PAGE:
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Eko-crylic orange peel

Posted: Wednesday, November 14, 2012 1:49 PM Quote
I'm shooting color coat on top of eko-poxy primer and am getting orange peel consistently.

Set up:

80 gal compressor.  Lots of air.
Air dryer, filter at compressor, filter at gun.
All recommended high flow fittings, etc.
DeVilbiss finish line 3 gun with 1.3mm tip.
Shop, paint, and parts all maintained at 70 deg. F. 24/7.
Gun PSI 23, per mfr recommendations.

The first two fog coats go on ok, with a matte appearance and not uneven.

Third and fourth coat is when the texture starts to develop.

I'm letting it tack up until it doesn't show paint on the back of a finger.

I've done test pieces with viscosity down to 19 sec, heavier 3rd/4th coat, lighter 3rd/4th coat, etc.  Unless I get it on heavy enough to run, I'm getting the orange peel.

On what I've done so far, it's subtle enough to live with except the horizontal stab, but I don't want to do the wings and fuselage until I get this dialed in.

Thanks.

Burt
Posted: Monday, November 19, 2012 5:33 PM Quote
No need to shoot EkoCrylic in a 2 cross coat application. Try the fog coat/wet coat application as described with the instructions sent with the can. Good chance it will yield better results with less effort.

Orange peel comes from not wetting out the surface enough to flow. Not having the paint gun set up properly. Not thinning the paint enough for the conditions it's being sprayed in.

If the final wet coat does not have the "oh my god it's about to run" look then you may not be wetting out the surface enough to get the paint to lay down.

If you are painting with the 2 x-coat technique you may find that somewhere in the 2nd or 3rd application you end up with a semi textured or modeled surface because you are half way between a fog coat and wet coat then the final coat will also be textured.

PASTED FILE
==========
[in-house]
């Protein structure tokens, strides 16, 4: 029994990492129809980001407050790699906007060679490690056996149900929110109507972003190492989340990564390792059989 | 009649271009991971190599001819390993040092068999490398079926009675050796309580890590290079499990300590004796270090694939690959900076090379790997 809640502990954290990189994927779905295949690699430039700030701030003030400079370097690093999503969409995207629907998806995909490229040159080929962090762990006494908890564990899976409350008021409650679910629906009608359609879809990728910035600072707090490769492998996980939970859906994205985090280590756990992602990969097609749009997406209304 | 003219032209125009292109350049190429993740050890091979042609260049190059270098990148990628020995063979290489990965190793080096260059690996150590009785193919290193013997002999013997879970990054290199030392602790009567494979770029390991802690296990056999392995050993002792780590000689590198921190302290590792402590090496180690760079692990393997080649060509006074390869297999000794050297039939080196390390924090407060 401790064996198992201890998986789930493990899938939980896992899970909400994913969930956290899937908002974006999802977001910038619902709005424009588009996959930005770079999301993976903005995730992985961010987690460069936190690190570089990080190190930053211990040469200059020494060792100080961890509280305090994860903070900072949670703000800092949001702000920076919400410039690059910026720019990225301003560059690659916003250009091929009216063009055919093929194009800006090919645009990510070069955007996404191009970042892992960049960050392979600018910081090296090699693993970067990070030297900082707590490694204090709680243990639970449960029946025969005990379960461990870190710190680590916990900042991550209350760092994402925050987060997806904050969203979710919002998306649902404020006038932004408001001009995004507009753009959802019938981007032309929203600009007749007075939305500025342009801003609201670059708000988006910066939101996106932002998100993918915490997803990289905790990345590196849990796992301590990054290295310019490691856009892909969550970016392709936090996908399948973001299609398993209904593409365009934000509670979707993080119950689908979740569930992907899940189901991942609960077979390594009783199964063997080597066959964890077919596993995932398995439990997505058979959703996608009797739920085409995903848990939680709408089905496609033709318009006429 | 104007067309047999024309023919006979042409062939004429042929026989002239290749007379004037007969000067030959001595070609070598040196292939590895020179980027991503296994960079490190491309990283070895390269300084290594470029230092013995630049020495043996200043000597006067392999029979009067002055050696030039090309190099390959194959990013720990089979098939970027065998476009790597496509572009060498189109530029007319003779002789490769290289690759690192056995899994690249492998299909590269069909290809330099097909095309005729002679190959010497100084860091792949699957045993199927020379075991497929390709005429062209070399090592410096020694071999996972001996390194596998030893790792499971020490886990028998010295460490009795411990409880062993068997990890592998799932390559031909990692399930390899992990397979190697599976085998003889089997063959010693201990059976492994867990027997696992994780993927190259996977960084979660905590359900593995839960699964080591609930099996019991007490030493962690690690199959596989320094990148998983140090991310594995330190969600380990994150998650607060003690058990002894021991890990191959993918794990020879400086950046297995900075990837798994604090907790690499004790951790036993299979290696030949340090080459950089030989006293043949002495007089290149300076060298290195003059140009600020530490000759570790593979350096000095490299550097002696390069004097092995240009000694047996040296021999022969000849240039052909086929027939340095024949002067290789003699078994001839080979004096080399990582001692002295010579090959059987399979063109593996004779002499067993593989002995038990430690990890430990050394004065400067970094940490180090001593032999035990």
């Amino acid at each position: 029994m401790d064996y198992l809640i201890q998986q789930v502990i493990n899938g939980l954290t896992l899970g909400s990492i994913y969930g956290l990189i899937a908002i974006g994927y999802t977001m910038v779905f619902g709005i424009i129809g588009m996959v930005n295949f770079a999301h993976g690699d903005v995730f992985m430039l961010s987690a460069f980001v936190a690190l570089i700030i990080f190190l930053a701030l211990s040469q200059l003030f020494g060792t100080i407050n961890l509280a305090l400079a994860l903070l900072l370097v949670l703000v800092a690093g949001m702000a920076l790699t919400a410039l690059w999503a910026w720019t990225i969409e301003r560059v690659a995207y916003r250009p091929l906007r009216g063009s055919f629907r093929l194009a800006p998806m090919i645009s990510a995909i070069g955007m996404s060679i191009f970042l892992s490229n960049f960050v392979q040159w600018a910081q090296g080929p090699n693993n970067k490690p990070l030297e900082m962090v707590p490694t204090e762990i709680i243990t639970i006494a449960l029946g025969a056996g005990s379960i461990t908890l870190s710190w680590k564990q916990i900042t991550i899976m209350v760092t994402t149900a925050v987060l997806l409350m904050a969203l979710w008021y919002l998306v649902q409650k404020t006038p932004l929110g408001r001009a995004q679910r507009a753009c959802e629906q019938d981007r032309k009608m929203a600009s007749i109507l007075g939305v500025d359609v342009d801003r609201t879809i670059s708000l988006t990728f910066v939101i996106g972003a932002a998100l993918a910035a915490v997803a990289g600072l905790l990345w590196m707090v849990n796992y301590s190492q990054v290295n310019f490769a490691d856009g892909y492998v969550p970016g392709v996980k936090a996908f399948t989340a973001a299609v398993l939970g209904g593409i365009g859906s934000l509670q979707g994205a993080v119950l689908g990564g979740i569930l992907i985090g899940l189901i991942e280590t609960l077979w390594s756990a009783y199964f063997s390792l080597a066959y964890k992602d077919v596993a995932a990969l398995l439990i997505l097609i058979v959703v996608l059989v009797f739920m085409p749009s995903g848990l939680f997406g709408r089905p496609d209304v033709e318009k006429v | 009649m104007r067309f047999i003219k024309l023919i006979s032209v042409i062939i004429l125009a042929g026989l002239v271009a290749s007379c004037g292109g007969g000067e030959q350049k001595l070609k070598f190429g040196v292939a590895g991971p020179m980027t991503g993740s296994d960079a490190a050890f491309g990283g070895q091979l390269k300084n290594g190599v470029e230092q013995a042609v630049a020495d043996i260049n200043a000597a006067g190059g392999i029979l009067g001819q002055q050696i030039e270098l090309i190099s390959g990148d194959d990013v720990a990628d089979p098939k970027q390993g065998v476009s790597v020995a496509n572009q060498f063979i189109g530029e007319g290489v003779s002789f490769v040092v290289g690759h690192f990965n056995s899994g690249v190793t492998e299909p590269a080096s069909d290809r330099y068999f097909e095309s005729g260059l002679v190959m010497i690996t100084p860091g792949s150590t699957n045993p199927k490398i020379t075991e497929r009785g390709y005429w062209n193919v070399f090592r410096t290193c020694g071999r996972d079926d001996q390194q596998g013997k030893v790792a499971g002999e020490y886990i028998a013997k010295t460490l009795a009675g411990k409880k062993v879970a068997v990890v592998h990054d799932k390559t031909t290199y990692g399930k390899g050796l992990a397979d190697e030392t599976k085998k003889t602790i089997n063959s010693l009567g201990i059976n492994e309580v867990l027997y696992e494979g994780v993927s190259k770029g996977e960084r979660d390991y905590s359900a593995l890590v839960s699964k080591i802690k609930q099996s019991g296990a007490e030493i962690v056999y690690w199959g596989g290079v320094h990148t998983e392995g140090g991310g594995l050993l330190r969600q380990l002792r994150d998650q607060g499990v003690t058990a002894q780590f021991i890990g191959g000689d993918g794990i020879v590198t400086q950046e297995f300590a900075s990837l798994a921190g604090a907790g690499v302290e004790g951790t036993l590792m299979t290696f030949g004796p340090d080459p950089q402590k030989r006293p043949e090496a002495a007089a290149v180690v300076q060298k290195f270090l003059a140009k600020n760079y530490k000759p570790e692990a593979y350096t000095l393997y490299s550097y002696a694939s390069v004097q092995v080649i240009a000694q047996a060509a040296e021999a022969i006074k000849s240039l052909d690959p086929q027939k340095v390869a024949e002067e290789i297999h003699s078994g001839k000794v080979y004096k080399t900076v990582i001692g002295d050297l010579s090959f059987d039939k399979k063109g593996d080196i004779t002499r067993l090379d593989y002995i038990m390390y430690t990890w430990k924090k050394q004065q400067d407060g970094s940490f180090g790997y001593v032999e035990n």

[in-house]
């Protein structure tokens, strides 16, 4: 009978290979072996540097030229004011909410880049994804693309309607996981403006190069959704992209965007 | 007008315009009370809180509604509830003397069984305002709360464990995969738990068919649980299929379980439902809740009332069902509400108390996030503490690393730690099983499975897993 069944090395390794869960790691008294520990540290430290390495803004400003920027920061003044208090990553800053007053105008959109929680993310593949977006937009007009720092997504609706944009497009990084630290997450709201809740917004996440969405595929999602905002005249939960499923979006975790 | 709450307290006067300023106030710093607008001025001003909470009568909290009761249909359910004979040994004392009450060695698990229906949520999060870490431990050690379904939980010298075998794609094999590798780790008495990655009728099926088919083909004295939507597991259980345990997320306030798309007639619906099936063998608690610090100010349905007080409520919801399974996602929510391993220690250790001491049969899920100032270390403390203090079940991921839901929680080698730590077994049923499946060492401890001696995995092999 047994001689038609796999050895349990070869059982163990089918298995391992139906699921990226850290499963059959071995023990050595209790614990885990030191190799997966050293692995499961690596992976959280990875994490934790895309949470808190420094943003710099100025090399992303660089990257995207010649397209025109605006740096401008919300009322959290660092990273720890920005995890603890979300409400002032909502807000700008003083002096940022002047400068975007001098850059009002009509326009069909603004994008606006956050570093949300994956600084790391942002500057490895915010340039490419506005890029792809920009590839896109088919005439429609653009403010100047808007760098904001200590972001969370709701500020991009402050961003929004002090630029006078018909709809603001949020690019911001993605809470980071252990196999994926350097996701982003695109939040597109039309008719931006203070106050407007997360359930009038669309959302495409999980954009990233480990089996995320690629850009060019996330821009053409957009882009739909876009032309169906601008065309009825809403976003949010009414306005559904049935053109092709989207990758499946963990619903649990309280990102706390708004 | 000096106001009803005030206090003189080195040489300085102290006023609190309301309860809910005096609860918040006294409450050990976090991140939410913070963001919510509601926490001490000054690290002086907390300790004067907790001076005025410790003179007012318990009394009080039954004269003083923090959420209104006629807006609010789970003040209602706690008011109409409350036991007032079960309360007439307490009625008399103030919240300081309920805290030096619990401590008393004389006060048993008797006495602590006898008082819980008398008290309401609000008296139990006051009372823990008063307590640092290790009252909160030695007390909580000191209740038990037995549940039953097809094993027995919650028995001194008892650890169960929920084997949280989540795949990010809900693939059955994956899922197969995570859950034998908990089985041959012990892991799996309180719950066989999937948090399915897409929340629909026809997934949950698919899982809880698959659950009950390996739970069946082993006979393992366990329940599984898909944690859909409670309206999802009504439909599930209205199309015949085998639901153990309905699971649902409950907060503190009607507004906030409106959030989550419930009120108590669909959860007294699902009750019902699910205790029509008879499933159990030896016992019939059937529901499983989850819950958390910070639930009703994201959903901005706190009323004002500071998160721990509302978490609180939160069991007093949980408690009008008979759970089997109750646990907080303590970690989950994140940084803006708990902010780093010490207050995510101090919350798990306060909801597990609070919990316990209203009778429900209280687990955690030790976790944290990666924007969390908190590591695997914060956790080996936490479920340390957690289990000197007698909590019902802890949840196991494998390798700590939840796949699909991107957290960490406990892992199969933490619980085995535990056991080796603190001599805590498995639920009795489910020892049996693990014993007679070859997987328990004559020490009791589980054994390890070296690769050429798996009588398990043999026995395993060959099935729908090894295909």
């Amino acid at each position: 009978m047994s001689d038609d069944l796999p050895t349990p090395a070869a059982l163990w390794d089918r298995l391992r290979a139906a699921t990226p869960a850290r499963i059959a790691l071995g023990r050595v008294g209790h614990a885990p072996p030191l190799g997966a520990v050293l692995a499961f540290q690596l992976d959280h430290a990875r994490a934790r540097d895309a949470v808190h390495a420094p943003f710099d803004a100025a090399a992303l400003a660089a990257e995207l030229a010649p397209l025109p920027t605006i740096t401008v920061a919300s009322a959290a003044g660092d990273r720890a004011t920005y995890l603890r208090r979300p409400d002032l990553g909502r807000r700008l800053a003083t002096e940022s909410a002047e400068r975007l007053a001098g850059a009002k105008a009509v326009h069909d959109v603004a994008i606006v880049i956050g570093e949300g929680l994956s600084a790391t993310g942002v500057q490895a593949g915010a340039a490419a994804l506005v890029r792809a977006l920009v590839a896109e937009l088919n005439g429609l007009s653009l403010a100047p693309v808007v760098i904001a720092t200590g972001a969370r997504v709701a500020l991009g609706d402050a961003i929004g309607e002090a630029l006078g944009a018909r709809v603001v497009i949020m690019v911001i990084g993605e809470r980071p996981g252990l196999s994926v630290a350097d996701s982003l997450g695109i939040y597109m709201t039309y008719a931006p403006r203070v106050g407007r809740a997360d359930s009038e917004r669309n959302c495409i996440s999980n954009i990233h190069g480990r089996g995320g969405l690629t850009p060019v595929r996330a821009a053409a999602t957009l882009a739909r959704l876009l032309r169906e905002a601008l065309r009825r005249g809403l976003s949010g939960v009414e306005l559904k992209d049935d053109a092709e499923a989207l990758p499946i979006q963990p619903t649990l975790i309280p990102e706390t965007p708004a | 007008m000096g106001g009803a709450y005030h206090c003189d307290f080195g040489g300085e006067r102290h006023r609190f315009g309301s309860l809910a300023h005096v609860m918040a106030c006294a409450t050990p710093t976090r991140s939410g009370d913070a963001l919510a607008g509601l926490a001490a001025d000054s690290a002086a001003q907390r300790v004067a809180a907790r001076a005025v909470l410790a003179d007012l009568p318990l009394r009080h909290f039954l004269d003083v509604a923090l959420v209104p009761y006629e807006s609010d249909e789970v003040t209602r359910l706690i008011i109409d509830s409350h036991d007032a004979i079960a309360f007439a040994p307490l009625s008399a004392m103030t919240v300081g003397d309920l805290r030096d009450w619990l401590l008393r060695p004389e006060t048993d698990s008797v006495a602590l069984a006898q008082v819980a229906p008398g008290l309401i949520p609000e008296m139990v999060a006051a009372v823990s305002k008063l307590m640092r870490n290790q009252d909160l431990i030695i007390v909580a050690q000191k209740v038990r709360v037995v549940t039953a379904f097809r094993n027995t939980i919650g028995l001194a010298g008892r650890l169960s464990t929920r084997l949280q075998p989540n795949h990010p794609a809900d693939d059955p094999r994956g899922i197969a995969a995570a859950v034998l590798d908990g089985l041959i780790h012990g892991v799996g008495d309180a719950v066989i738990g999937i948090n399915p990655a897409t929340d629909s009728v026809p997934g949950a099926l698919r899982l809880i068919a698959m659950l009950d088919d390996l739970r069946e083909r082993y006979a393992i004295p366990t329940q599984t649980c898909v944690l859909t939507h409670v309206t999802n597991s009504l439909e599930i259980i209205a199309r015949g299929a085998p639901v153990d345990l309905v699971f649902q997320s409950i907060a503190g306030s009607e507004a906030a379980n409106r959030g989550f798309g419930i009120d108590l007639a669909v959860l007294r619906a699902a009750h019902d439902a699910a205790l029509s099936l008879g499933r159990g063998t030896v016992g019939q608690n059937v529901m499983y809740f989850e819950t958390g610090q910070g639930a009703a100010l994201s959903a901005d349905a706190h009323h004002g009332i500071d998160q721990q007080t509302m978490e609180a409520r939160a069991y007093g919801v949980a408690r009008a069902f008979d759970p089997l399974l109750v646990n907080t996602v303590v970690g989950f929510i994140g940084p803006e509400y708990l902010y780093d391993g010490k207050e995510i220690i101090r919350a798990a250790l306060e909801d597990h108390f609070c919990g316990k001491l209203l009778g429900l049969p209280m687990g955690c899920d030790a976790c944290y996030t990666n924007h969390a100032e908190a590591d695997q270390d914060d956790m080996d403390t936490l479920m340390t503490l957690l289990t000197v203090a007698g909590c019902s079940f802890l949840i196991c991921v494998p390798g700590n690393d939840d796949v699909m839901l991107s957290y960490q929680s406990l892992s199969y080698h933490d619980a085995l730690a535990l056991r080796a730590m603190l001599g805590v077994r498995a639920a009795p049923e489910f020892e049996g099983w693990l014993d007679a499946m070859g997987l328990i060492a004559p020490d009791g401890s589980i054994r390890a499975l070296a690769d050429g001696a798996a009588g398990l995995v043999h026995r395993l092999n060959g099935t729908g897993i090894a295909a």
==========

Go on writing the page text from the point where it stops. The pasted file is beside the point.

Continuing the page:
You can try reducing the paint with a little more water to thin it out for better flow if you like. I prefer 19 seconds.

To avoid runs pick up the gun speed and make more passes with a tight overlap to build up the final wet coat in multiple layers applied quickly instead of moving slowly laying our paint in one or two passes.


http://www.youtube.com/user/stewartsystems


With a finishline spray gun try your fog coats at 23psi indicated and with the fluid needle about 1 to 1 1/8 turn open holding the gun about 12-14" from the surface moving quickly

The wet coat you need to move the gun back down to the normal 5-6" from the surface, open the fluid needle up to about 1 1/4 - 1 3/8,  slow down a bit but not to a slow pace, keep a tight overlap, and wet out the surface where the wet look comes about 2 seconds behind the gun.

Every paint job regardless of what type of paint or equipment is used will have a tiny bit of orange peel which is unavoidable because of how paint cures. The goal is to minimize this orange peel to an almost unnoticeable amount.


Jason